Greetings fellow sojourners! As we approach Holy Week, let’s behold the days in the life of Jesus and the disciples by contemplating the significance of each day leading up to and including the Resurrection. Perhaps you would like to print each day of the week and post it in a visible place in your home as you consider the day’s events and their spiritual significance in your life. Let’s ask the Lord to tender our hearts to everything that transpired and let’s be eager to learn what He shows us. I encourage you to read the events for yourself as you will find more details that will bless you.
Jesus began his trip to Jerusalem. Nearing the village of Bethphage, he sent two of his disciples ahead, telling them to look for a donkey and bring it to him. Then Jesus sat on the young donkey and slowly, humbly, made his triumphal entry into Jerusalem, fulfilling the prophecy in Zechariah 9:9. “Rejoice greatly, O Daughter of Zion! Shout, Daughter of Jerusalem! See, your king comes to you, righteous and having salvation, gentle and riding on a donkey, on a colt, the foal of a donkey.”
The crowds welcomed him by waving palm branches in the air and shouting, “Hosanna to the Son of David! Blessed is he who comes in the name of the Lord! Hosanna in the highest!”
On Palm Sunday, Jesus and his disciples spent the night in Bethany where Lazarus and his two sisters Mary and Martha lived. Perhaps they hosted him and his disciples.
Matthew 21:1-11, Mark 11:1-11, Luke 19:28-44, John 12:12-19
Jesus returned with his disciples to Jerusalem. Along the way, he cursed a fig tree because it had failed to bear fruit. This symbolism extends to all believers, demonstrating that genuine faith is more than just outward religion but true living faith must bear spiritual fruit in a person’s life.
When Jesus arrived at the Temple he found the courts full of corrupt money changers. He declared, “My Temple will be a house of prayer, but you have turned it into a den of thieves.” (Luke 19:46) What is the condition of your “temple?”
That night he probably stayed in Bethany again.
Matthew 21:12-22, Mark 11:12-19, Luke 19:45-48, John 2:13-25
Jesus returned with his disciples to Jerusalem. They passed the withered fig tree on their way, and Jesus spoke to his companions about the importance of faith.
Back at the Temple, religious leaders were upset at Jesus for establishing himself as a spiritual authority. They attempted to arrest him but Jesus evaded their traps. He addressed the scribes and Pharisees seven times with, “Woe to you” before He identified each sin. “Blind guides!…For you are like whitewashed tombs – beautiful on the outside but filled on the inside with dead people’s bones and all sorts of impurity. Outwardly you look like righteous people, but inwardly your hearts are filled with hypocrisy and lawlessness…Snakes! Sons of vipers! How will you escape the judgment of hell?” Matthew 23:24-33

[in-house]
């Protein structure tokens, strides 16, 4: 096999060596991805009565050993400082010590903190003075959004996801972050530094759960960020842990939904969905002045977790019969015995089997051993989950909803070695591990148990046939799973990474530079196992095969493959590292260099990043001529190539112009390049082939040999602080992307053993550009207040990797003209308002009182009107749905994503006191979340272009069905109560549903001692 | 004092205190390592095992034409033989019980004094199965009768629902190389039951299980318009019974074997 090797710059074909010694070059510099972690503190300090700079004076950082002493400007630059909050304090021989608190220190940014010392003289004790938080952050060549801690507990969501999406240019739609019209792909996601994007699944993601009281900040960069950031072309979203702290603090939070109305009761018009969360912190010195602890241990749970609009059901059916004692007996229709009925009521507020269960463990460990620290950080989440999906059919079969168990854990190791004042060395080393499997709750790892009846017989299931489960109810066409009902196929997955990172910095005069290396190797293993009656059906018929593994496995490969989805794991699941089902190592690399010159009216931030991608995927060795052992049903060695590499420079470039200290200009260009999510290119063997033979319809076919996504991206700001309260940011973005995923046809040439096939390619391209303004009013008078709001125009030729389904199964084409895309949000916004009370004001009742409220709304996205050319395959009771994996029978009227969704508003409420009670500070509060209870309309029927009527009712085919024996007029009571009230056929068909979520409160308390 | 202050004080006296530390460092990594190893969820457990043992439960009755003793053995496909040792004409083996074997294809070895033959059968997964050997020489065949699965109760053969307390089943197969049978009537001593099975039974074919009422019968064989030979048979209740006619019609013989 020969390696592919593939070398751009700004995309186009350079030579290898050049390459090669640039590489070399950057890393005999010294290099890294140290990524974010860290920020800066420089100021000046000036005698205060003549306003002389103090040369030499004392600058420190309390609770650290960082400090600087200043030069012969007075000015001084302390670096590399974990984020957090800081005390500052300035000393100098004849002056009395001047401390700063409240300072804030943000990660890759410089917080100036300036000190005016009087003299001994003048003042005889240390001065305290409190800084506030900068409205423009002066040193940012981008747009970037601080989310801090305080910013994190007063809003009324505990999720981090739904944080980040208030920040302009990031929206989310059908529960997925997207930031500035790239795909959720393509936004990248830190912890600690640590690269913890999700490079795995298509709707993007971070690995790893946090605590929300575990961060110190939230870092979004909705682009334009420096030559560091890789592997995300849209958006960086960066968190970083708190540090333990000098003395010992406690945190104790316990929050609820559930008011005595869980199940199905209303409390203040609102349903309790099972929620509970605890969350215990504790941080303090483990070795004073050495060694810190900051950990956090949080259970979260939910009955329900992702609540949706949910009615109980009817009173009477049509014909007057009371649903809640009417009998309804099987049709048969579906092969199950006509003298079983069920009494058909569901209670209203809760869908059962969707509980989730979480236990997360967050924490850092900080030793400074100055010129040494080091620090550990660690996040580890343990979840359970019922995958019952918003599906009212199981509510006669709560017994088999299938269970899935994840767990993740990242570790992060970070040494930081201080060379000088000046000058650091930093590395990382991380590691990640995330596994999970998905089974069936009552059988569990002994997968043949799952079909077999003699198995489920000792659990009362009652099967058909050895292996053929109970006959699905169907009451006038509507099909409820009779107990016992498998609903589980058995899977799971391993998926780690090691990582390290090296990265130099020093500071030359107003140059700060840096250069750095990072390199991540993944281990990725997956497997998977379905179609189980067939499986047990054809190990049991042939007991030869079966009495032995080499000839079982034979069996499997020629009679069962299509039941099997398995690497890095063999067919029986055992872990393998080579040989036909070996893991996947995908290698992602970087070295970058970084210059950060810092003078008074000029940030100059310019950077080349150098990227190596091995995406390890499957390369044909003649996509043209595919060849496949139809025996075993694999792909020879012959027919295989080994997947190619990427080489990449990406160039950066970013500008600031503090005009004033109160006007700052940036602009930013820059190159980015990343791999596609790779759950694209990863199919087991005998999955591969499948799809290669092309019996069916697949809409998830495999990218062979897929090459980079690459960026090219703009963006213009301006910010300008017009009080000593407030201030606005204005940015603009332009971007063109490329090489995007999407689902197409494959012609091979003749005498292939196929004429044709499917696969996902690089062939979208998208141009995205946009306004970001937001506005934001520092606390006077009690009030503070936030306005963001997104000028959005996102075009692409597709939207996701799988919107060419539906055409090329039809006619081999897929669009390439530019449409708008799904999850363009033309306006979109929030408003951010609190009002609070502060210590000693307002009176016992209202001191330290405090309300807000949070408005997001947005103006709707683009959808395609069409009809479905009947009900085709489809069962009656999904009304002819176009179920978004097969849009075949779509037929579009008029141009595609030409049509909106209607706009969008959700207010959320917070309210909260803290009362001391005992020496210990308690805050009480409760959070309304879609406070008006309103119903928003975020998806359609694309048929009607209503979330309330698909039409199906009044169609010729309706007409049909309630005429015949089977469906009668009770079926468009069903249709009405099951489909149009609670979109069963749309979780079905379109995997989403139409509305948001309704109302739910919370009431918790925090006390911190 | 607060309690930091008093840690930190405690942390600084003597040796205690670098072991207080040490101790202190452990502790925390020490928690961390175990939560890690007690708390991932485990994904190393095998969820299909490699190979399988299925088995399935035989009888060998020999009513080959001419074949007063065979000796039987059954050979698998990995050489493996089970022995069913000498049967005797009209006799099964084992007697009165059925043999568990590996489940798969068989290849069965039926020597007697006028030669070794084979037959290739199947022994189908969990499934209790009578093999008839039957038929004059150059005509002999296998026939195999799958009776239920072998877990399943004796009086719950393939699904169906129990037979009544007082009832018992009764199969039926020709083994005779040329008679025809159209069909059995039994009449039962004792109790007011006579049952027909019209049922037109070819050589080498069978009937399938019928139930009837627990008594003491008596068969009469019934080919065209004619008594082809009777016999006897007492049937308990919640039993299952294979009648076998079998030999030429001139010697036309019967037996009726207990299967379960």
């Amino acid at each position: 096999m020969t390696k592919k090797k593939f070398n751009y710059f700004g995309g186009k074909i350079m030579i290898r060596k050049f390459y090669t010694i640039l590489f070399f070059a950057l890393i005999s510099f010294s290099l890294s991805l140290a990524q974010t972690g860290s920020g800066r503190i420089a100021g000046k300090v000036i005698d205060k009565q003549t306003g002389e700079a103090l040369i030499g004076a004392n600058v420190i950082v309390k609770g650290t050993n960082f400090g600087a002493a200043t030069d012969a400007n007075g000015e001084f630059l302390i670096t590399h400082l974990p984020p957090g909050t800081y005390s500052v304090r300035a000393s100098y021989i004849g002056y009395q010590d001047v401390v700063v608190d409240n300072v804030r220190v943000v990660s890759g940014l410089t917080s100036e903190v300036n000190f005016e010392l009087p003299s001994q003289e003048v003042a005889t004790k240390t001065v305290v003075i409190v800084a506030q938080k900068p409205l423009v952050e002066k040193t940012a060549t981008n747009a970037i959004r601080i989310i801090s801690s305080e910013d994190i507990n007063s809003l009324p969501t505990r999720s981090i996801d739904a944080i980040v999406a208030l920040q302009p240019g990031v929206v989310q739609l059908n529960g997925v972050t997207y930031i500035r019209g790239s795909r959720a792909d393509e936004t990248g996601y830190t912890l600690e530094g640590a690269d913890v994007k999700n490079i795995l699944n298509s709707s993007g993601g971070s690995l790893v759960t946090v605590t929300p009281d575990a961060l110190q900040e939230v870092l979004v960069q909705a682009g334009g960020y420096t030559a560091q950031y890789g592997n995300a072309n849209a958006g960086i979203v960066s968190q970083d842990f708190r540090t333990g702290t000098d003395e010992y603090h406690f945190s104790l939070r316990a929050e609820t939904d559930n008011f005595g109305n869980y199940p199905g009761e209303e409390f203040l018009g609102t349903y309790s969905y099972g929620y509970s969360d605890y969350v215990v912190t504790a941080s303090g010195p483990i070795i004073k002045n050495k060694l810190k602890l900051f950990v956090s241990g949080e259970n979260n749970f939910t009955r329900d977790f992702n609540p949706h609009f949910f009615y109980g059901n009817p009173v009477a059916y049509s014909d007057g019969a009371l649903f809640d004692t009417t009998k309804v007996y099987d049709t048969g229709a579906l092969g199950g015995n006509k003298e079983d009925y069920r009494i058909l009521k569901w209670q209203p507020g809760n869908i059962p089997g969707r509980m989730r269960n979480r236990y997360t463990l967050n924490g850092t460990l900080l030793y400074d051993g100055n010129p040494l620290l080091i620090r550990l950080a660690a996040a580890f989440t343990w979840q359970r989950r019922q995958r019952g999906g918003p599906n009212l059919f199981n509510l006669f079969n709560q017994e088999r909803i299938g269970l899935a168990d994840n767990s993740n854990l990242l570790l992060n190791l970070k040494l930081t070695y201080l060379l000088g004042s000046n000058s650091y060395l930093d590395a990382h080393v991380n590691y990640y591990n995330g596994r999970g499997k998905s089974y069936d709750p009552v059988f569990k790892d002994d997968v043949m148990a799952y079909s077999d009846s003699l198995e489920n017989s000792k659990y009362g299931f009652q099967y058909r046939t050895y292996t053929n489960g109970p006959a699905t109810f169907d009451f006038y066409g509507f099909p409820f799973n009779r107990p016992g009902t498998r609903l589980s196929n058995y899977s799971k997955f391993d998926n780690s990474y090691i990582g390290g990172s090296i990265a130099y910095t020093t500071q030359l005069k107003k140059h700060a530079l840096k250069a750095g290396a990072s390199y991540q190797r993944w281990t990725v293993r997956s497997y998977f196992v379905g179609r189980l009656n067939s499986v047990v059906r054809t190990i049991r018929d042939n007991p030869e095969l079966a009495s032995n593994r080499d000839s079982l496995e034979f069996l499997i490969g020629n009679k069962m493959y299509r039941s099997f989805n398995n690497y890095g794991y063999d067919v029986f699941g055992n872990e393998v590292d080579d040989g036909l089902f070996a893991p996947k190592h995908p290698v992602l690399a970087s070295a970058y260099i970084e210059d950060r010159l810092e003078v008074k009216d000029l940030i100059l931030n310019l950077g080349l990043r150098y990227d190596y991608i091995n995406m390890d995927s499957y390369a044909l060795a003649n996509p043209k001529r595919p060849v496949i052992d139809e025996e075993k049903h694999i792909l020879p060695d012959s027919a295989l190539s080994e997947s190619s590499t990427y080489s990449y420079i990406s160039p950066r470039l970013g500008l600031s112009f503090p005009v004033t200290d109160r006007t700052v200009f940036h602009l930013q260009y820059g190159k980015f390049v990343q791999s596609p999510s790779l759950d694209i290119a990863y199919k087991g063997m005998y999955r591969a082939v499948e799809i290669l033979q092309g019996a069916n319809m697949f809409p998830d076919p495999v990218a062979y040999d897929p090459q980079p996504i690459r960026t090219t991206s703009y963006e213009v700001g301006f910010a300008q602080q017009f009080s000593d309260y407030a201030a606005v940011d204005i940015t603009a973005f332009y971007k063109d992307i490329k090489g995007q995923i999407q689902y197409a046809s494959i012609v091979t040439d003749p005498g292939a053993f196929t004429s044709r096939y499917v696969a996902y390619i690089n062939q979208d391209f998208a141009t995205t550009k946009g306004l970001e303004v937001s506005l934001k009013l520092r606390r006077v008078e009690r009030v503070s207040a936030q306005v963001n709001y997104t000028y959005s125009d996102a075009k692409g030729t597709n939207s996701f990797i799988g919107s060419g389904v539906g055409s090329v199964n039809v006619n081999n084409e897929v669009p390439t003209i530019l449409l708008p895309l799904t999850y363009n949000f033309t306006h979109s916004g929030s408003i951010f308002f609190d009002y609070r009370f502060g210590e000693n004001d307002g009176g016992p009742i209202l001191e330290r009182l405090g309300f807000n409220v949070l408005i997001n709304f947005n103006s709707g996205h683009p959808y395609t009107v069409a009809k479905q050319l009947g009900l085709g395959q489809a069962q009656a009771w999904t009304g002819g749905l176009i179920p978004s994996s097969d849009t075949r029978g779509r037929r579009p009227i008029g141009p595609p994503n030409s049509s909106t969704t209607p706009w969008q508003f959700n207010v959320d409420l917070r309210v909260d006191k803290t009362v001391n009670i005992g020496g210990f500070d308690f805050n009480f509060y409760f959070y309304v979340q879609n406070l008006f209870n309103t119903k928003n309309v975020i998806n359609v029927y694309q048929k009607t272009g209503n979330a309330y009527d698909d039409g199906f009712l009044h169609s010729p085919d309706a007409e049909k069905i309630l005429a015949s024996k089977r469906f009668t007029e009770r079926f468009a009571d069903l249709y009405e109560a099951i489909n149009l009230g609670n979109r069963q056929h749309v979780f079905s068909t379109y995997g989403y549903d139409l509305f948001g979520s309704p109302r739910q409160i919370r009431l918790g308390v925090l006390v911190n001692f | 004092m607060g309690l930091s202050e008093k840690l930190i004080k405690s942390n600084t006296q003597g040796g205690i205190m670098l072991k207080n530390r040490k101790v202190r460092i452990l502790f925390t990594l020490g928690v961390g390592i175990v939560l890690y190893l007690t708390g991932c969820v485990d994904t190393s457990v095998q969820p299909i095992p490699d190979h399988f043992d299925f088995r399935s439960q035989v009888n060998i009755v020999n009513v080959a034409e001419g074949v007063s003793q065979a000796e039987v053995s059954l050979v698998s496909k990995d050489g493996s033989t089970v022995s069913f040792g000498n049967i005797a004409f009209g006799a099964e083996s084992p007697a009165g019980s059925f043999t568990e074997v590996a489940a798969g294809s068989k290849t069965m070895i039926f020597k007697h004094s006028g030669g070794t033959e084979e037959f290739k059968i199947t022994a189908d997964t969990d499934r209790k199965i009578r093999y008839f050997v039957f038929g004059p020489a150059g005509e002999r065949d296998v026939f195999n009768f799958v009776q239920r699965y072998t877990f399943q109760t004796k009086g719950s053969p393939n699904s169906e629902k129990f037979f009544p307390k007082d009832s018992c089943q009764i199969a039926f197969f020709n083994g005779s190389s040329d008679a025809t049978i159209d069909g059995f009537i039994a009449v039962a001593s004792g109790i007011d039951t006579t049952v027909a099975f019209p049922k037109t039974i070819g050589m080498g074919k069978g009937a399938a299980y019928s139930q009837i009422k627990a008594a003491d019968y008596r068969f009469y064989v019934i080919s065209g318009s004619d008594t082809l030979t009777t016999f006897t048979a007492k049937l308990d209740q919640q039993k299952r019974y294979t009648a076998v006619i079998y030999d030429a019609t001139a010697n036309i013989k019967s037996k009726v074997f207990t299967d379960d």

Later that afternoon, Jesus left the city and went with his disciples to the Mount of Olives. He gave his Olivet Discourse, an elaborate prophecy about the destruction of Jerusalem and the end of the age. Jesus again uses symbolic examples regarding end time events, his Second Coming, and the final judgment.
This is the day Judas Iscariot negotiated with the Sanhedrin, the rabbinical court, to betray Jesus. Matthew 26:14-16
Jesus and his disciples probably returned to Bethany to stay the night.
Matthew 21:23-26:5, Mark 11:20-13:37, Luke 20:1-21:36, John 12:20-43
Scholars speculate that Jesus spent this day resting in Bethany in anticipation of Passover. A few nights earlier, Lazarus’ sister Mary had lovingly anointed the feet of Jesus with pure and expensive fragrant oil. By pouring the fragrant oil on His body, she prepared Him for burial, and Jesus said it was beautiful.
Matthew 26:6-16, Mark 14:3-9, John 12:1-7
From Bethany, Jesus sent Peter and John ahead to the Upper Room in Jerusalem to make the preparations for the Passover Feast. Jesus said, “I have been very eager to eat this Passover meal with you before my suffering begins. For I tell you now that I won’t eat this meal again until its meaning is fulfilled in the Kingdom of God.” Luke 22:15-16